Following the retirement of NASA's Space Shuttle program in 2011, which left Russia's Soyuz spacecraft as the only means of transporting astronauts to and from the International Space Station, NASA has spent more than a decade increasing the number of people on board the 21-year-old space station.


Kayla Barron, a nuclear engineer with a master's degree from the University of Cambridge, was selected as a NASA astronaut in 2017. Barron comes from a field that requires extreme living conditions and extended periods of isolation: submarines. Barron made history in 2010 when she became one of the first women to serve on a Navy submarine.


After having that firsthand experience of living and working beneath the ocean's surface, Barron explained to reporters last month, "it was only after that that I made the connection between living and working in space's vacuum and comprehended the type of team that would be required to do so successfully." "All of those parallels instilled confidence in me to...apply [for a position in NASA's astronaut corps.]"


Raja Chari also became a member of NASA's astronaut corps in 2017, making him one of the organization's newest members. This will be his first space flight, which will take place in 2018. He earned a master's degree in aeronautics and astronautics from the Massachusetts Institute of Technology and a pilot's license from the United States Naval Test Pilot School, which has a long history of supplying pilots to the astronaut corps.


Chari and Barron have also been selected to be members of NASA's Artemis astronaut corps, which will fly on future lunar missions with the agency. Barron went on to say that traveling to the International Space Station is the "best possible training" for a future lunar mission because it provides "the opportunity to learn from experienced people" as well as "personal development."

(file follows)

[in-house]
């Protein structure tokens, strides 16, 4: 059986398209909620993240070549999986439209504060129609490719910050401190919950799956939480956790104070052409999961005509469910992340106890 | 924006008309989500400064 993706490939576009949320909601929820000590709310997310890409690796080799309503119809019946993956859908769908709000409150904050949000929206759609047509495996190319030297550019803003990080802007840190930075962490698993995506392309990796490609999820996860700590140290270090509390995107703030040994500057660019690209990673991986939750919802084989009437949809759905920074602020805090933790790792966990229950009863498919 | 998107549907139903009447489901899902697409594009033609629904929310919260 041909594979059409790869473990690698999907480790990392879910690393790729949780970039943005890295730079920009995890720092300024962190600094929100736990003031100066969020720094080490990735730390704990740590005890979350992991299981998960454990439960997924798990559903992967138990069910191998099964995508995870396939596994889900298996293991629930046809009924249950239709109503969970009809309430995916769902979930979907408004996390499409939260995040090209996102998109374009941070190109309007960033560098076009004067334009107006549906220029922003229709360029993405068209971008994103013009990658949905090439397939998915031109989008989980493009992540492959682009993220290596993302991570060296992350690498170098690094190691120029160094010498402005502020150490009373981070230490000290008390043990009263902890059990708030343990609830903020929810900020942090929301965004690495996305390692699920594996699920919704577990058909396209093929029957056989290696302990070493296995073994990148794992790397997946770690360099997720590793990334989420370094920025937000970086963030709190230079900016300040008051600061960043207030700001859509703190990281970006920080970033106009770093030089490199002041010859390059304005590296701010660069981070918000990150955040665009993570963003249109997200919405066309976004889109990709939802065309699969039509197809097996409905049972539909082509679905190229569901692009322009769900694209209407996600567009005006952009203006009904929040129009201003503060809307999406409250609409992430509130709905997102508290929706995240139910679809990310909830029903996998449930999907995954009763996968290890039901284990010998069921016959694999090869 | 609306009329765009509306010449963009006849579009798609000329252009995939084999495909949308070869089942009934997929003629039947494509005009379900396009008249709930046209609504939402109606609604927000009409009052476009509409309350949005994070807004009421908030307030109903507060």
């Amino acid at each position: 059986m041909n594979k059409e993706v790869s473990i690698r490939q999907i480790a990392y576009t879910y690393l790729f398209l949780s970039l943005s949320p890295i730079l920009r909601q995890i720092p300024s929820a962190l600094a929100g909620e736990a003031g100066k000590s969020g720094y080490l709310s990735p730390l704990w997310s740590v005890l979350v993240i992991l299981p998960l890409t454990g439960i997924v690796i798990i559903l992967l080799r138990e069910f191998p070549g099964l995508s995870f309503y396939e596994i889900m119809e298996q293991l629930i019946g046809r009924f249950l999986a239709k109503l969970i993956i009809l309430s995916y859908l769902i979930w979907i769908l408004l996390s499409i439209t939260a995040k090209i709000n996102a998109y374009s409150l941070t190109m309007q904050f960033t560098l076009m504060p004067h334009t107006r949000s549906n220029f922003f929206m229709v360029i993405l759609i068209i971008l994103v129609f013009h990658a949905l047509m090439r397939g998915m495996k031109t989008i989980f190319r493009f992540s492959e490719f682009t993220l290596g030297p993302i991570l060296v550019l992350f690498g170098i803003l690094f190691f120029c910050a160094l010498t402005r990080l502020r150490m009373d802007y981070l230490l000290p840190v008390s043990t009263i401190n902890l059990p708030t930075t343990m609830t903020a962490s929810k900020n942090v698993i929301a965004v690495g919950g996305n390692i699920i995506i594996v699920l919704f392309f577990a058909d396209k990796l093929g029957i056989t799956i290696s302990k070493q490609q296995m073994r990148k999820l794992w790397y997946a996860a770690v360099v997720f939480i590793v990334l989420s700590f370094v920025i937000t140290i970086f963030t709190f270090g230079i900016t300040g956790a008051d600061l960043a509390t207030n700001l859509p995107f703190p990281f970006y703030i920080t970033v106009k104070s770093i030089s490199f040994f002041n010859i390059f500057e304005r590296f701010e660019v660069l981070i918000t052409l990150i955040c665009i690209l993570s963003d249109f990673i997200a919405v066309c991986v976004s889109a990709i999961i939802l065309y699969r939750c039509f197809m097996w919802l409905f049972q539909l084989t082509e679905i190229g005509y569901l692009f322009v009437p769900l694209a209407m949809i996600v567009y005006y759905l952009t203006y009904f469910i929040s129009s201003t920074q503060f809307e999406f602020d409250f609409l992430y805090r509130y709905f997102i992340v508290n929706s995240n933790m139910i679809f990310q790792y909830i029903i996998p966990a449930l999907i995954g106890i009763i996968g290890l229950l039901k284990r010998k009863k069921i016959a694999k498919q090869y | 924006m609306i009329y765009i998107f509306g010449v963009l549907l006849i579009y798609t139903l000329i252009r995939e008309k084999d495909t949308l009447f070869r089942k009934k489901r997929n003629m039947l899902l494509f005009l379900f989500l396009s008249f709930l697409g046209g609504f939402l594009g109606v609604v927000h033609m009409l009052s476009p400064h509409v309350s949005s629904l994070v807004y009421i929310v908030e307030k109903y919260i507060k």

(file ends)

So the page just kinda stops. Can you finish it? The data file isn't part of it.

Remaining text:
Matthias Maurer will be making his first trip to space, and he will have the opportunity to conduct a spacewalk and activate a new robotic arm that was recently delivered to the space station aboard a Russian spacecraft, making it a memorable experience.


According to him, "this arm will be able to transport science payloads from inside the station to the outside via a Russian airlock and then conduct experiments on the outside without having to perform a spacewalk."


Among the crew members will be NASA's Tom Marshburn, who will be the mission's pilot and the mission's lone veteran astronaut. A physicist with a doctorate in medicine, he began his career with NASA in the early 1990s as a flight surgeon before moving to the position of chief medical officer. Since joining NASA's official astronaut corps in 2004, he has flown on one Space Shuttle mission and one Russian Soyuz mission to the International Space Station, as well as on a number of other missions.


According to Marshburn, when asked what he's most looking forward to during his time on board, he replied, "Certainly one of the pinnacles of your time up on board is the opportunity to do a spacewalk, but what we're doing day to day in the laboratory will be what many of us are looking forward to the most."


For more than two decades, the International Space Station (ISS) has hosted astronauts from around the world who have been conducting scientific research. A unique feature of the space station compared to other laboratories on Earth is that physical and biological phenomena are unaffected by Earth's gravitational pull because the space station is in a microgravity environment. For example, reproducing an experiment conducted on the ground on the station can provide scientists with a more fundamental understanding of how something works.


These experiments will include an attempt to grow a "perfect crystal," which will aid in our understanding of biological processes, a study of the effect of diet on astronaut health, and a demonstration of an Android smartphone video guidance sensor for guidance, navigation, and control of the Astrobee free-flying robot.